Why are wages flat when unemployment is relatively low?
The Reserve Bank of Australia Governor Phillip Lowe has told workers to ask for a pay rise, voicing hopes that workers would not continue to accept flat wages in return for job security.
Recent GDP figures surprised on the upside, but at 1.7% year on year are still well below Australia’s trend level of 3%. The increased spend wage rises bring would boost GDP growth and allow the Reserve Bank to begin the process of normalising interest rates.
The Governor’s opinion was that despite worries about job security, workers were in a position of strength.
“Workers feel like there are more competitors out there, they’re worried about the foreigners and the robots,” he said, adding that it was clear the labour market was “actually quite tight” in a number of countries.
“Hopefully running for a few years now with quite tight labour markets [will be] re-energising workers to get more of the labour share”.
Business Council of Australia head Grant King stated on the other hand that business would like to be able to increase wages, but increases to productivity and profits need to come first. Interestingly, the profit share of national income has been rising and is now at its highest level since the 60s according to the AICD’s chief economist Stephen Walters, meaning that workers are getting a smaller slice of the pie.
The Bank of England’s Chief Economist has also commented on low wage growth this month, stating that it cannot be explained by the unemployment rate or a lack in productivity growth. He stated that there was some evidence technology and globalisation was reducing the bargaining power of workers such that the share of income going to wages falls.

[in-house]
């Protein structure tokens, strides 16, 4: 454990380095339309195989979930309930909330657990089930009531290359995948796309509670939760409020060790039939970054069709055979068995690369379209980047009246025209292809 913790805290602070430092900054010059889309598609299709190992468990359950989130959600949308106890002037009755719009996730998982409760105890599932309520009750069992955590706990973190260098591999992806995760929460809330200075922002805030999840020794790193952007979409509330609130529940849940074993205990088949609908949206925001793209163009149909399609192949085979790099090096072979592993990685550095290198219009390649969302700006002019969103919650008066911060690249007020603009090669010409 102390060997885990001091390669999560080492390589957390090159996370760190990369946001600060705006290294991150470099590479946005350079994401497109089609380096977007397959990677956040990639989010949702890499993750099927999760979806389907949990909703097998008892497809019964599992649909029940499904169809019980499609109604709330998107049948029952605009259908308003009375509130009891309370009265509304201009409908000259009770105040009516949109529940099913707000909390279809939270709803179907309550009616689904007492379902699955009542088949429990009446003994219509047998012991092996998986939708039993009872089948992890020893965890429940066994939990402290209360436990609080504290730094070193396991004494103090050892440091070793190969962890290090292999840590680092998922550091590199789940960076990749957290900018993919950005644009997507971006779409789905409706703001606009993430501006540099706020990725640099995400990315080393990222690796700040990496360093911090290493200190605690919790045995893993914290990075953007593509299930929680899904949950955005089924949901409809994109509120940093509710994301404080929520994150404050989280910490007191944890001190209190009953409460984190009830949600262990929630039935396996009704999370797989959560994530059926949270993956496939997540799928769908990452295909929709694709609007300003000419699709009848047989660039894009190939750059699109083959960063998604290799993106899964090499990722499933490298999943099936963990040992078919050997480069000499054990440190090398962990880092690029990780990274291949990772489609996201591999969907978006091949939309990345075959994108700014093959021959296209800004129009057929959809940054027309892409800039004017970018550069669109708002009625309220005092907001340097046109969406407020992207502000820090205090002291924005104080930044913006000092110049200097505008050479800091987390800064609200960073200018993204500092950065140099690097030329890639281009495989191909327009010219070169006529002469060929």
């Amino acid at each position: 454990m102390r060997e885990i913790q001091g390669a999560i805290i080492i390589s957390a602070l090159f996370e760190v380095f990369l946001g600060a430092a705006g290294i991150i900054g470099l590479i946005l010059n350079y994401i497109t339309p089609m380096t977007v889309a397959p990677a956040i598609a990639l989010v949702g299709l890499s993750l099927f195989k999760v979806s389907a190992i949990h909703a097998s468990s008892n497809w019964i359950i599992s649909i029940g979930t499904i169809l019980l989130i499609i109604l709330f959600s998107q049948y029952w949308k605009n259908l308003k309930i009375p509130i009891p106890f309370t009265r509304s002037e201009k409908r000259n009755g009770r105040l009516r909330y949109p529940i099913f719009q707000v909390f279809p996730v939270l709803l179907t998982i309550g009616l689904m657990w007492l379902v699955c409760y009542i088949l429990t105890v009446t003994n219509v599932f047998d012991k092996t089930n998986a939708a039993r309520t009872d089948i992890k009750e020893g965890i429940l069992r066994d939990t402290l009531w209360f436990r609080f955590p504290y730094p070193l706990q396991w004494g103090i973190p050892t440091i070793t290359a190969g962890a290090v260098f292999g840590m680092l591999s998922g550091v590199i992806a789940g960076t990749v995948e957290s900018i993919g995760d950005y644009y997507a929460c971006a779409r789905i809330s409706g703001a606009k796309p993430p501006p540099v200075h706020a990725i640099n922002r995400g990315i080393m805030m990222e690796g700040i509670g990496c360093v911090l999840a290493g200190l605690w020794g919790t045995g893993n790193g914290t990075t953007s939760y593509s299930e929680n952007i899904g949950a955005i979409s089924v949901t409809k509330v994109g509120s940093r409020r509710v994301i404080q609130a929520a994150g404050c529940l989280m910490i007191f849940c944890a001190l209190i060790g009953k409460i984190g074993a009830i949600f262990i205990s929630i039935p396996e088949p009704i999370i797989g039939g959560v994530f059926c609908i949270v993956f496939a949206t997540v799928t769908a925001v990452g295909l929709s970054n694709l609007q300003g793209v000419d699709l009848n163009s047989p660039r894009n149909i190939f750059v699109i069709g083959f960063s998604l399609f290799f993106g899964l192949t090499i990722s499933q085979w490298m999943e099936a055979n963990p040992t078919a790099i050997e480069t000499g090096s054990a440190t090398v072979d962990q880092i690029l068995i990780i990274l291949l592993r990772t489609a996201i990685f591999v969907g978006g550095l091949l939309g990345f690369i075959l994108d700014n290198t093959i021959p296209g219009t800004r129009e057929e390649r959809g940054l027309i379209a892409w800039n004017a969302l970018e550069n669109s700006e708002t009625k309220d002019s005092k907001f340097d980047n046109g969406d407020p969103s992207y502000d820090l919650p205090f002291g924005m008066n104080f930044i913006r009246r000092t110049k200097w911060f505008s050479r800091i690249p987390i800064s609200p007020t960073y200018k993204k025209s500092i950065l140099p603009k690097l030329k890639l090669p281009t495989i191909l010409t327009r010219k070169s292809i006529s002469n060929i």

One question in Australia is whether the unemployment rate is truly representative. The current unemployment rate released by the ABS is 5.5%. Yet Roy Morgan’s May 2017 unemployment estimate completed using a different methodology to the ABS sits at 9.8%. Over the last ten years (including the financial crisis), the unemployment rates look like this.
These figures do not indicate that employees are in a strong position to request wage rises.
Minimum wage to rise by 3.3%
The Fair Work Commission decided this month to increase the minimum and award wages by 3.3% from 1 July 2017.
Some economists were “stunned” by the increase, high in comparison to growth in the wage price index and average weekly earnings. They believed the adjustment would increase unemployment.
Others were less concerned.
“Clearly they’ve been holding wages down for quite some time and there hasn’t been a surge in employment – so if the problem’s on the demand side, then increasing consumption from raising the wage could actually have positive effects,” University of Sydney labour economist John Buchanan said.
Penalty rate cuts
The Fair Work Commission ruled in February that penalty rate cuts would be cut for workers in fast food, retail, hospitality and pharmacy industries, with Sunday and public holiday rates cut from 25% to 50% depending on the industry.
The Fair Work Commission has now ruled that the penalty rate cuts for public holidays will be fully effective as of 1 July. Cuts to Sunday rates will occur gradually until 2020.
For fast food and hospitality workers as well as casual retail workers, the cuts will be split into three annual instalments.